Lay anointing of the sick – updated

In Paul Turner's Blog by Paul Turner

Q: I enjoy your blog, and thank you for all that you do for the Church.  At my parish, we have a very pro-active healing ministry.  Some have asked me, if they could use oil for healing as they pray over people (not the Oil for anointing). My concern is that it should not be confused with the sacrament of the Anointing of the sick.  If they are using it (another type of oil) as a sacramental only – is that OK?  If oil is permitted for the laity to use for prayer/healing, what type of oil would they use?  Is there an official church source that could guide me in the right direction?  I didn’t see a prayer for oils in the book of blessings, outside of the oils we use for sacraments.  Again, I’m  a little hesitant of them using any oil at all.  Your direction or insights would be most appreciated.  


A: Thanks for your comments on my work.

I share the same concerns you have. I don’t know of any universal reproof, but some dioceses have made public statements. I understand that the practice of anointing outside the sacrament has grown especially in Africa, and some Catholic bishops there have expressed concern.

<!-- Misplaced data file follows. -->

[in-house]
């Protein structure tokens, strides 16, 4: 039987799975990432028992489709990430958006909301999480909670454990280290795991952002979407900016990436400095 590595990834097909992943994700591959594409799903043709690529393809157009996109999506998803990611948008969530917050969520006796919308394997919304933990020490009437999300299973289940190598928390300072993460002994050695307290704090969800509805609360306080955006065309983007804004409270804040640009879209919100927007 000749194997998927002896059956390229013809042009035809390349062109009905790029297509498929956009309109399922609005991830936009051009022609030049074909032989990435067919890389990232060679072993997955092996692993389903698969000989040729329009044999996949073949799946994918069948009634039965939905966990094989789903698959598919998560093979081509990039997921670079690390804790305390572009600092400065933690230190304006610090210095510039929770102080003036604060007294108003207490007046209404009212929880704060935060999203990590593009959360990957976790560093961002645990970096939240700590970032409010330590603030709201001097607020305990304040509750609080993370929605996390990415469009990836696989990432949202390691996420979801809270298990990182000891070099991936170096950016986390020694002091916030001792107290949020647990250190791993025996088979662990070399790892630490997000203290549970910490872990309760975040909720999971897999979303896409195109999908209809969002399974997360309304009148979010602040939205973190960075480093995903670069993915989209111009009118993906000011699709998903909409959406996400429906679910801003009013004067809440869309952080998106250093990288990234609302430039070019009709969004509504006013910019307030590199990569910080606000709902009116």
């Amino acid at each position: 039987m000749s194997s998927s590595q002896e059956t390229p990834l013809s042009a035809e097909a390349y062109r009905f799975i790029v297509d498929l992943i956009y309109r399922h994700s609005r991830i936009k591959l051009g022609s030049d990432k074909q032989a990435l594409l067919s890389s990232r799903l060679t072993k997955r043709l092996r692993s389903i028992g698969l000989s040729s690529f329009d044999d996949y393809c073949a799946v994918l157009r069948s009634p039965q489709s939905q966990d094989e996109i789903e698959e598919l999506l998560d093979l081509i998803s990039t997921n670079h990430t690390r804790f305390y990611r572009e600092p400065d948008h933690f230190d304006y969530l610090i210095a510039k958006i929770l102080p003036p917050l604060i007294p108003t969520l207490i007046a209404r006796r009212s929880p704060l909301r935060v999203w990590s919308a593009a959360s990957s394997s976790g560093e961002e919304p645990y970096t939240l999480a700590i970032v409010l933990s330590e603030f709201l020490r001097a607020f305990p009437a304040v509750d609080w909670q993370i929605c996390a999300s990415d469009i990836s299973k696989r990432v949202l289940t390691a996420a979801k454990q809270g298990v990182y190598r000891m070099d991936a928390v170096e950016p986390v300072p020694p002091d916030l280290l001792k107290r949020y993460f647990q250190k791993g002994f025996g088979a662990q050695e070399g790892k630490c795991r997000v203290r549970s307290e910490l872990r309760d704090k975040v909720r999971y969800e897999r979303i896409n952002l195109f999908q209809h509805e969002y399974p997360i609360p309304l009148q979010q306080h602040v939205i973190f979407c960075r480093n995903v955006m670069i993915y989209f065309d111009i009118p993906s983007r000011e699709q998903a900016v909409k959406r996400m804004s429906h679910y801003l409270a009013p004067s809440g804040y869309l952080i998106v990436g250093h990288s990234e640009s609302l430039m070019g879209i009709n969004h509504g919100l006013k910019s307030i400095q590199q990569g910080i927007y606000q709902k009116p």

I would stay with rituals for the sick as they are outlined in Pastoral Care of the Sick, the Book of Blessings and Catholic Household Blessings and Prayers. None of them uses a quasi-sacramental oil in order to avoid confusion with the sacrament. All of them promote prayers in order to plead for healing.


Q: In regard to the use of oil by the laity in visiting the sick, you can find the answer prohibiting this practice by consulting “Instruction on Certain Questions Regarding the Collaboration of the Non-Ordained Faithful in the Sacred Ministry of Priests”  otherwise known as Ecclesiae de mysterio approved by St. John Paul II on August 15, 1997.  It was co-signed by eight Roman dicasteries including the Congregation for the Clergy, the Pontifical Council for the Laity, the Congregation for the Doctrine of the Faith (then Cardinal Ratzinger), the Congregation for Divine Worship and the Discipline of the Sacraments, et al.

Article 9 of Ecclesia de mysterio entitled “The Apostolate to the Sick” states in part:  “In using sacramentals, the non-ordained faithful should ensure that these are in no way regarded as sacraments whose administration is proper and exclusive to the bishop and to the priest.  Since they are not priests, in no instance may the non-ordained perform anointings either with the oil of the sick or any other oil.”  (Emphasis added.)  Further, Canon 1379 states in part, “ a person who simulates the administration of a sacrament is to be punished with a just penalty.”

I trust you will find this information helpful in clarifying your previous comments on this topic.  Again, thank you for your outstanding ministry in liturgical education.  You are a real treasure to us.


A: Thanks for helping me keep the record straight.